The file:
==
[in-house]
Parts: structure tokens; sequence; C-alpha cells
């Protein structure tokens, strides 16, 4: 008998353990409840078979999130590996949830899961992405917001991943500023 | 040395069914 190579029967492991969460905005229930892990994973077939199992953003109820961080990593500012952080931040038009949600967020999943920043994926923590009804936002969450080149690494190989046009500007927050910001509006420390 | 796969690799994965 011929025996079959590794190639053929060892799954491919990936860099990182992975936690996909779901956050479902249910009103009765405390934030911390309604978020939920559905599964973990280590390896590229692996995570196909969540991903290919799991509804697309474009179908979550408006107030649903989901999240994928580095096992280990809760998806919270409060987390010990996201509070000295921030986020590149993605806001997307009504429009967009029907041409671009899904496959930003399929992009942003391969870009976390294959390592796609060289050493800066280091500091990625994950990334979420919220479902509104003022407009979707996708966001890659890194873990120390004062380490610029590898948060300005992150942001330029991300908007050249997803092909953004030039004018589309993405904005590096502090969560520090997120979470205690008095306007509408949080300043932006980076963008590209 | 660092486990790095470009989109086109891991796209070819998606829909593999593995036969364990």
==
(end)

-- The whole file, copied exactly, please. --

[in-house]
Parts: structure tokens; sequence; C-alpha cells
């Protein structure tokens, strides 16, 4: 008998353990409840078979999130590996949830899961992405917001991943500023 | 040395069914 190579029967492991969460905005229930892990994973077939199992953003109820961080990593500012952080931040038009949600967020999943920043994926923590009804936002969450080149690494190989046009500007927050910001509006420390 | 796969690799994965 011929025996079959590794190639053929060892799954491919990936860099990182992975936690996909779901956050479902249910009103009765405390934030911390309604978020939920559905599964973990280590390896590229692996995570196909969540991903290919799991509804697309474009179908979550408006107030649903989901999240994928580095096992280990809760998806919270409060987390010990996201509070000295921030986020590149993605806001997307009504429009967009029907041409671009899904496959930003399929992009942003391969870009976390294959390592796609060289050493800066280091500091990625994950990334979420919220479902509104003022407009979707996708966001890659890194873990120390004062380490610029590898948060300005992150942001330029991300908007050249997803092909953004030039004018589309993405904005590096502090969560520090997120979470205690008095306007509408949080300043932006980076963008590209 | 660092486990790095470009989109086109891991796209070819998606829909593999593995036969364990």